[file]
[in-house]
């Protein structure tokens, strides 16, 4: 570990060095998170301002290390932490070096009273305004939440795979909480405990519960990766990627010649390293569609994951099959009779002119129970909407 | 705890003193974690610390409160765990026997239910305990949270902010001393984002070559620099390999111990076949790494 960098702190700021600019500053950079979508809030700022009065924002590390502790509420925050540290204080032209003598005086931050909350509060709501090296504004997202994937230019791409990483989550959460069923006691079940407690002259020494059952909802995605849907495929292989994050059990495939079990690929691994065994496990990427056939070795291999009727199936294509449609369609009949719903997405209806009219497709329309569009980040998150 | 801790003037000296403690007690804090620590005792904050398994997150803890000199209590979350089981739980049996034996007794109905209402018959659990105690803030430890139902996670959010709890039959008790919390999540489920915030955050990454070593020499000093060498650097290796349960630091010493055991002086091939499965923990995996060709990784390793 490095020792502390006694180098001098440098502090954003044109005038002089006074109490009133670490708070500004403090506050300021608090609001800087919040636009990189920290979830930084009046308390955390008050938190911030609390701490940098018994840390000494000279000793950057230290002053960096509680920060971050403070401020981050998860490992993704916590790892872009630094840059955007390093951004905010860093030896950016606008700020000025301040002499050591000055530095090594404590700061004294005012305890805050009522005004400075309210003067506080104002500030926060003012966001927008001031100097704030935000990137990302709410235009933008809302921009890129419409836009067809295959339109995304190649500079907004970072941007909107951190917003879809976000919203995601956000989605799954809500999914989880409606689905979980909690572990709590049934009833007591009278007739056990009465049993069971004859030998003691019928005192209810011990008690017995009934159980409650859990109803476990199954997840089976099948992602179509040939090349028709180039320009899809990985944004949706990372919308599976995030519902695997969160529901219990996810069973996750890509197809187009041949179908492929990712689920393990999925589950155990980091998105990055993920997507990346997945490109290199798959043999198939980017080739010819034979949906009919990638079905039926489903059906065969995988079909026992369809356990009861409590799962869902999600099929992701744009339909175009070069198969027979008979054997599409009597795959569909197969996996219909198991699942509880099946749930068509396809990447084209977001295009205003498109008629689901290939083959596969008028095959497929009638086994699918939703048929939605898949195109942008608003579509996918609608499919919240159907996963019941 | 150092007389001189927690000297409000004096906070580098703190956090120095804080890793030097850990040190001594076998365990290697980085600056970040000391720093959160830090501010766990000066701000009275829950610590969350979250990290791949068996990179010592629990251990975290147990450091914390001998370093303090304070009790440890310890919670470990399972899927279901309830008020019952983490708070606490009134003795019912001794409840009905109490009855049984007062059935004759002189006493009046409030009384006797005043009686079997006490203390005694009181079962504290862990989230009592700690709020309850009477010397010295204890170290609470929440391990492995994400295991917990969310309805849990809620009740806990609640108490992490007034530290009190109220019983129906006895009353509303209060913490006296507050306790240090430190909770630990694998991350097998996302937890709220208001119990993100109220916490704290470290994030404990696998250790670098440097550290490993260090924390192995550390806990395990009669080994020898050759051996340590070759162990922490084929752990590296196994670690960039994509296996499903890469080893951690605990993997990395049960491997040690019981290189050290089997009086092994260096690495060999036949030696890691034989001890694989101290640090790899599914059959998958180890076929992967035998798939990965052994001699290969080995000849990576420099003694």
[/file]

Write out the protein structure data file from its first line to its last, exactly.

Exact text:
[in-house]
């Protein structure tokens, strides 16, 4: 570990060095998170301002290390932490070096009273305004939440795979909480405990519960990766990627010649390293569609994951099959009779002119129970909407 | 705890003193974690610390409160765990026997239910305990949270902010001393984002070559620099390999111990076949790494 960098702190700021600019500053950079979508809030700022009065924002590390502790509420925050540290204080032209003598005086931050909350509060709501090296504004997202994937230019791409990483989550959460069923006691079940407690002259020494059952909802995605849907495929292989994050059990495939079990690929691994065994496990990427056939070795291999009727199936294509449609369609009949719903997405209806009219497709329309569009980040998150 | 801790003037000296403690007690804090620590005792904050398994997150803890000199209590979350089981739980049996034996007794109905209402018959659990105690803030430890139902996670959010709890039959008790919390999540489920915030955050990454070593020499000093060498650097290796349960630091010493055991002086091939499965923990995996060709990784390793 490095020792502390006694180098001098440098502090954003044109005038002089006074109490009133670490708070500004403090506050300021608090609001800087919040636009990189920290979830930084009046308390955390008050938190911030609390701490940098018994840390000494000279000793950057230290002053960096509680920060971050403070401020981050998860490992993704916590790892872009630094840059955007390093951004905010860093030896950016606008700020000025301040002499050591000055530095090594404590700061004294005012305890805050009522005004400075309210003067506080104002500030926060003012966001927008001031100097704030935000990137990302709410235009933008809302921009890129419409836009067809295959339109995304190649500079907004970072941007909107951190917003879809976000919203995601956000989605799954809500999914989880409606689905979980909690572990709590049934009833007591009278007739056990009465049993069971004859030998003691019928005192209810011990008690017995009934159980409650859990109803476990199954997840089976099948992602179509040939090349028709180039320009899809990985944004949706990372919308599976995030519902695997969160529901219990996810069973996750890509197809187009041949179908492929990712689920393990999925589950155990980091998105990055993920997507990346997945490109290199798959043999198939980017080739010819034979949906009919990638079905039926489903059906065969995988079909026992369809356990009861409590799962869902999600099929992701744009339909175009070069198969027979008979054997599409009597795959569909197969996996219909198991699942509880099946749930068509396809990447084209977001295009205003498109008629689901290939083959596969008028095959497929009638086994699918939703048929939605898949195109942008608003579509996918609608499919919240159907996963019941 | 150092007389001189927690000297409000004096906070580098703190956090120095804080890793030097850990040190001594076998365990290697980085600056970040000391720093959160830090501010766990000066701000009275829950610590969350979250990290791949068996990179010592629990251990975290147990450091914390001998370093303090304070009790440890310890919670470990399972899927279901309830008020019952983490708070606490009134003795019912001794409840009905109490009855049984007062059935004759002189006493009046409030009384006797005043009686079997006490203390005694009181079962504290862990989230009592700690709020309850009477010397010295204890170290609470929440391990492995994400295991917990969310309805849990809620009740806990609640108490992490007034530290009190109220019983129906006895009353509303209060913490006296507050306790240090430190909770630990694998991350097998996302937890709220208001119990993100109220916490704290470290994030404990696998250790670098440097550290490993260090924390192995550390806990395990009669080994020898050759051996340590070759162990922490084929752990590296196994670690960039994509296996499903890469080893951690605990993997990395049960491997040690019981290189050290089997009086092994260096690495060999036949030696890691034989001890694989101290640090790899599914059959998958180890076929992967035998798939990965052994001699290969080995000849990576420099003694």